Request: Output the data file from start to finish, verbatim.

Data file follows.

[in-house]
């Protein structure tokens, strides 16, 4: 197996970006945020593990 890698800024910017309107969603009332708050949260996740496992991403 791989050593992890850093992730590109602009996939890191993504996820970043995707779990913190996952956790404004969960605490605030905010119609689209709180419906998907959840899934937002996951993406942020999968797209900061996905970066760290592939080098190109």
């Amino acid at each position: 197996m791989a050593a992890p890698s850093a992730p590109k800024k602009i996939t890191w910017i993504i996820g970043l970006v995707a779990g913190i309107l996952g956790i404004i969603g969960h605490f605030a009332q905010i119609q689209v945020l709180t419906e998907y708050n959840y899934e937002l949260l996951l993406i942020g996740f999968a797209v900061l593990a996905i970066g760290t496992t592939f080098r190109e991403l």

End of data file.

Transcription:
[in-house]
């Protein structure tokens, strides 16, 4: 197996970006945020593990 890698800024910017309107969603009332708050949260996740496992991403 791989050593992890850093992730590109602009996939890191993504996820970043995707779990913190996952956790404004969960605490605030905010119609689209709180419906998907959840899934937002996951993406942020999968797209900061996905970066760290592939080098190109």
């Amino acid at each position: 197996m791989a050593a992890p890698s850093a992730p590109k800024k602009i996939t890191w910017i993504i996820g970043l970006v995707a779990g913190i309107l996952g956790i404004i969603g969960h605490f605030a009332q905010i119609q689209v945020l709180t419906e998907y708050n959840y899934e937002l949260l996951l993406i942020g996740f999968a797209v900061l593990a996905i970066g760290t496992t592939f080098r190109e991403l």